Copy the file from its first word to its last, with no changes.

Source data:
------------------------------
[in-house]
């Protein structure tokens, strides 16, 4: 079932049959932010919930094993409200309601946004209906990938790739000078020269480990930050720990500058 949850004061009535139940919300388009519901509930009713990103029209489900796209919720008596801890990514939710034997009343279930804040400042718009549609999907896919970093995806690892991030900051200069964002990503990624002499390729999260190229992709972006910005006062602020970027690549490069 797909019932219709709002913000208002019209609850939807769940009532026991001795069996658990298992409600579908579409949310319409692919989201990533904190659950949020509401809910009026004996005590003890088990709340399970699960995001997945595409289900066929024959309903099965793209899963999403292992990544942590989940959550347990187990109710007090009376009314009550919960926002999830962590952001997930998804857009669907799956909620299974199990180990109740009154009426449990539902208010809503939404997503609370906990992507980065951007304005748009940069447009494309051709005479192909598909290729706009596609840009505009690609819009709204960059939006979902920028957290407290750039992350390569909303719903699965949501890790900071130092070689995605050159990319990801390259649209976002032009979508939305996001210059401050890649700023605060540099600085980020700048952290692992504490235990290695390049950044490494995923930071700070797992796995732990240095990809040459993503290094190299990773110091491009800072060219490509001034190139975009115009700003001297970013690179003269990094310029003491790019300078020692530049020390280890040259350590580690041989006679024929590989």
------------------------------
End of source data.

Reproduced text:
[in-house]
């Protein structure tokens, strides 16, 4: 079932049959932010919930094993409200309601946004209906990938790739000078020269480990930050720990500058 949850004061009535139940919300388009519901509930009713990103029209489900796209919720008596801890990514939710034997009343279930804040400042718009549609999907896919970093995806690892991030900051200069964002990503990624002499390729999260190229992709972006910005006062602020970027690549490069 797909019932219709709002913000208002019209609850939807769940009532026991001795069996658990298992409600579908579409949310319409692919989201990533904190659950949020509401809910009026004996005590003890088990709340399970699960995001997945595409289900066929024959309903099965793209899963999403292992990544942590989940959550347990187990109710007090009376009314009550919960926002999830962590952001997930998804857009669907799956909620299974199990180990109740009154009426449990539902208010809503939404997503609370906990992507980065951007304005748009940069447009494309051709005479192909598909290729706009596609840009505009690609819009709204960059939006979902920028957290407290750039992350390569909303719903699965949501890790900071130092070689995605050159990319990801390259649209976002032009979508939305996001210059401050890649700023605060540099600085980020700048952290692992504490235990290695390049950044490494995923930071700070797992796995732990240095990809040459993503290094190299990773110091491009800072060219490509001034190139975009115009700003001297970013690179003269990094310029003491790019300078020692530049020390280890040259350590580690041989006679024929590989």